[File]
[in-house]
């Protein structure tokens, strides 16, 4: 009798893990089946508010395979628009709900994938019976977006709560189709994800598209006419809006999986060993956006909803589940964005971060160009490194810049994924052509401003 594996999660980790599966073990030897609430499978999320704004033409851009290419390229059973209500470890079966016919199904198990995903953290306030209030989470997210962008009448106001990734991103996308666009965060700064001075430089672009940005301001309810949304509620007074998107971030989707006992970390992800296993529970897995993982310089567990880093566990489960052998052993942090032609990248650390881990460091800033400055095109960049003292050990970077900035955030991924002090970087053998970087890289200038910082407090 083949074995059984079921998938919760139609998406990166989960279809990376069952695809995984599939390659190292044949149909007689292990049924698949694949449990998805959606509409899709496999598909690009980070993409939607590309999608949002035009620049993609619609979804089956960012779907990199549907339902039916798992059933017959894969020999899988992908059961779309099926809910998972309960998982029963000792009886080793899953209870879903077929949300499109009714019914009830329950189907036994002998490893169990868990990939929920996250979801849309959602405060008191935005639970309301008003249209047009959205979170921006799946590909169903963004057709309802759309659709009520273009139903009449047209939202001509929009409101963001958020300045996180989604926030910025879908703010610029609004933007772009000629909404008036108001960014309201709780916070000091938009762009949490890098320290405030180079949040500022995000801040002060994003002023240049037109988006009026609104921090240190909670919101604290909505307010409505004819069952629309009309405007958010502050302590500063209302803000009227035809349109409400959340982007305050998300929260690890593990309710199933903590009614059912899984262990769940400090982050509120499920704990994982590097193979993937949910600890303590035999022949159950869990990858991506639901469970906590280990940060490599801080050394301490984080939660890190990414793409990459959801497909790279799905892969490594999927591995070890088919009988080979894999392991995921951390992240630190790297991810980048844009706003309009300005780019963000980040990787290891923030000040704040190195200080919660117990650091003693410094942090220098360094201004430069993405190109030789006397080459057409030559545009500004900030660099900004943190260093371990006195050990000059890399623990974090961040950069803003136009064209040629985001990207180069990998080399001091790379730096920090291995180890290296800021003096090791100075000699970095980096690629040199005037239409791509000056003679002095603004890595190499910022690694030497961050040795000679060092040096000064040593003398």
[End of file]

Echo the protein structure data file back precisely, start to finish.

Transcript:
[in-house]
């Protein structure tokens, strides 16, 4: 009798893990089946508010395979628009709900994938019976977006709560189709994800598209006419809006999986060993956006909803589940964005971060160009490194810049994924052509401003 594996999660980790599966073990030897609430499978999320704004033409851009290419390229059973209500470890079966016919199904198990995903953290306030209030989470997210962008009448106001990734991103996308666009965060700064001075430089672009940005301001309810949304509620007074998107971030989707006992970390992800296993529970897995993982310089567990880093566990489960052998052993942090032609990248650390881990460091800033400055095109960049003292050990970077900035955030991924002090970087053998970087890289200038910082407090 083949074995059984079921998938919760139609998406990166989960279809990376069952695809995984599939390659190292044949149909007689292990049924698949694949449990998805959606509409899709496999598909690009980070993409939607590309999608949002035009620049993609619609979804089956960012779907990199549907339902039916798992059933017959894969020999899988992908059961779309099926809910998972309960998982029963000792009886080793899953209870879903077929949300499109009714019914009830329950189907036994002998490893169990868990990939929920996250979801849309959602405060008191935005639970309301008003249209047009959205979170921006799946590909169903963004057709309802759309659709009520273009139903009449047209939202001509929009409101963001958020300045996180989604926030910025879908703010610029609004933007772009000629909404008036108001960014309201709780916070000091938009762009949490890098320290405030180079949040500022995000801040002060994003002023240049037109988006009026609104921090240190909670919101604290909505307010409505004819069952629309009309405007958010502050302590500063209302803000009227035809349109409400959340982007305050998300929260690890593990309710199933903590009614059912899984262990769940400090982050509120499920704990994982590097193979993937949910600890303590035999022949159950869990990858991506639901469970906590280990940060490599801080050394301490984080939660890190990414793409990459959801497909790279799905892969490594999927591995070890088919009988080979894999392991995921951390992240630190790297991810980048844009706003309009300005780019963000980040990787290891923030000040704040190195200080919660117990650091003693410094942090220098360094201004430069993405190109030789006397080459057409030559545009500004900030660099900004943190260093371990006195050990000059890399623990974090961040950069803003136009064209040629985001990207180069990998080399001091790379730096920090291995180890290296800021003096090791100075000699970095980096690629040199005037239409791509000056003679002095603004890595190499910022690694030497961050040795000679060092040096000064040593003398």